HENRIETTA, N.Y. (WHAM) — WHAM-TV's morning anchor Matt Molloy drives a Volvo equipped with sensor technology to help keep him safe.
"It's actually steering for me now," he said as he engaged cruise control. "If it senses I'm not touching the wheel, it will beep."
The beep comes through his dashboard.
Now," he continued, "it's telling me to apply steering again or it's going to disengage.
A bipartisan infrastructure bill that was passed in the Senate Tuesday takes things a step further. It is a trillion-dollar plan to fix the country's roads and bridges.
Yet halfway through the plan, on page 1,066, there's a requirement involving the cars we'll be purchasing six years from now. They'll have to contain alcohol monitoring systems.
The plan calls for "passive" systems to monitor the performance of a driver, for example, by using eye scans. Or, it requires automakers to passively gauge blood alcohols levels, perhaps by measuring them in the air of the vehicle.
It stops short of mandating breathalyzers or ignition devices but leaves the door open.
Lindsay Tomidy is with the Monroe County Stop DWI Program and sees people who have been convicted of DWI, perhaps involving a crash or injury, who are required to use those devices.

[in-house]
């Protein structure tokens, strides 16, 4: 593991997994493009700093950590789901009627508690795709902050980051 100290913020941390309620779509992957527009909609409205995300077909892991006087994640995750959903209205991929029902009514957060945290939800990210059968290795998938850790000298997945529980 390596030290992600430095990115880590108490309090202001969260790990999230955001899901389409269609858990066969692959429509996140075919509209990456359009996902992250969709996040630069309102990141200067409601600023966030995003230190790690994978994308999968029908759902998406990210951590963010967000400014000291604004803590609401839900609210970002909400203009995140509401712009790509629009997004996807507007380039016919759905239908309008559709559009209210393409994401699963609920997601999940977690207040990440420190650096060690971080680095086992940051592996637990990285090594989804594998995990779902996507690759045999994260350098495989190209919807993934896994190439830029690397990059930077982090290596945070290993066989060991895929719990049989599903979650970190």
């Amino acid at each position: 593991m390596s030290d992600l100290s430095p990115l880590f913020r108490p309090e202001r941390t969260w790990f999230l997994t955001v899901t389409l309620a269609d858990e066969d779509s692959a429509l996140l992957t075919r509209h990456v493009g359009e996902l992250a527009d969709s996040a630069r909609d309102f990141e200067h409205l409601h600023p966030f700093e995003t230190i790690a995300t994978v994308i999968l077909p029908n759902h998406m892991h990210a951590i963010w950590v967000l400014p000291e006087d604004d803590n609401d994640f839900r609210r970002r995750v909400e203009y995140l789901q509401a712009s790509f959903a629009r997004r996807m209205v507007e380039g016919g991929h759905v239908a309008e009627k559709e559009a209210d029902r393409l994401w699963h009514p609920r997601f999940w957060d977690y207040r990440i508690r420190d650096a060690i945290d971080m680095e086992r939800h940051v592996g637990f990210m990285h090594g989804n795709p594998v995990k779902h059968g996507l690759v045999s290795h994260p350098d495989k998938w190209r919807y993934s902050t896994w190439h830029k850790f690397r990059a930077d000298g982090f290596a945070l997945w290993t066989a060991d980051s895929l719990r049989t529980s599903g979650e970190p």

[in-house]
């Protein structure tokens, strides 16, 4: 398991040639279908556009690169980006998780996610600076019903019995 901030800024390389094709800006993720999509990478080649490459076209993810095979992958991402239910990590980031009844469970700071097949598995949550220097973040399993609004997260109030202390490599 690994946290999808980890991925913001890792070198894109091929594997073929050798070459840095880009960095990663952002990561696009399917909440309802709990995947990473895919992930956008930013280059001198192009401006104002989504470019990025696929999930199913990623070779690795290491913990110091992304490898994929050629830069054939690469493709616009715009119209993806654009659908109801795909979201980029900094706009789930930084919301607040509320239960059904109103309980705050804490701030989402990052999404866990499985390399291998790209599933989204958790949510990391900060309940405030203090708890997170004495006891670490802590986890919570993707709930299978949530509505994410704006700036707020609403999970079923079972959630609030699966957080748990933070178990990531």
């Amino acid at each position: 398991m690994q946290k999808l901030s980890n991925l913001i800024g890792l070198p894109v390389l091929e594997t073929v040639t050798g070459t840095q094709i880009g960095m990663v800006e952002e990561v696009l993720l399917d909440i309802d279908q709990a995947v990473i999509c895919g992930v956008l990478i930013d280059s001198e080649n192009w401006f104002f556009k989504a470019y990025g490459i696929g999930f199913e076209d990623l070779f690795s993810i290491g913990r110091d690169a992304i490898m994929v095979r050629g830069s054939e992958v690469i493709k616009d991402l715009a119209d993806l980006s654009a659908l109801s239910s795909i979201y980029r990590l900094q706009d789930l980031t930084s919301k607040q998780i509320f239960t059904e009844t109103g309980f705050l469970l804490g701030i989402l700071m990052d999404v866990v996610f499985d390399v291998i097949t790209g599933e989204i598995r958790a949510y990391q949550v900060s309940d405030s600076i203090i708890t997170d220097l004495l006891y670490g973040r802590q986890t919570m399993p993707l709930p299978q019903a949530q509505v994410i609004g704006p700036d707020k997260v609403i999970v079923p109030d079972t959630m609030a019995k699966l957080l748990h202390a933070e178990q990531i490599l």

The difference being that this is getting ahead of the problem before it happens," she said. "We're just going to see the injuries and fatalities decrease.
The proposed requirement is a surprise to many drivers.
If it's added value and they've done research, I would be supportive of it," said Jennifer Harris, a nurse from Pittsford, N.Y. "Anything we could do to protect individuals from harm.
"This is the first I've heard of it being added to the bill. With the infrastructure bill, it seems like it should be based on infrastructure," said Danny Daniele.
The required technology would also measure impairment from prescription drugs or drowsiness.
Previous auto safety measures mandated by the U.S. government have focused on airbags and crash impact, protecting users in the event they are in an auto accident.
This would require carmakers to have technology that prevents or limits operation once potential impairment is detected. Systems currently under development by Volvo and others would issue a warning to drivers, then slow the speed of the vehicle and pull it over.
It would give the vehicle and its sensors, not the driver, the final say.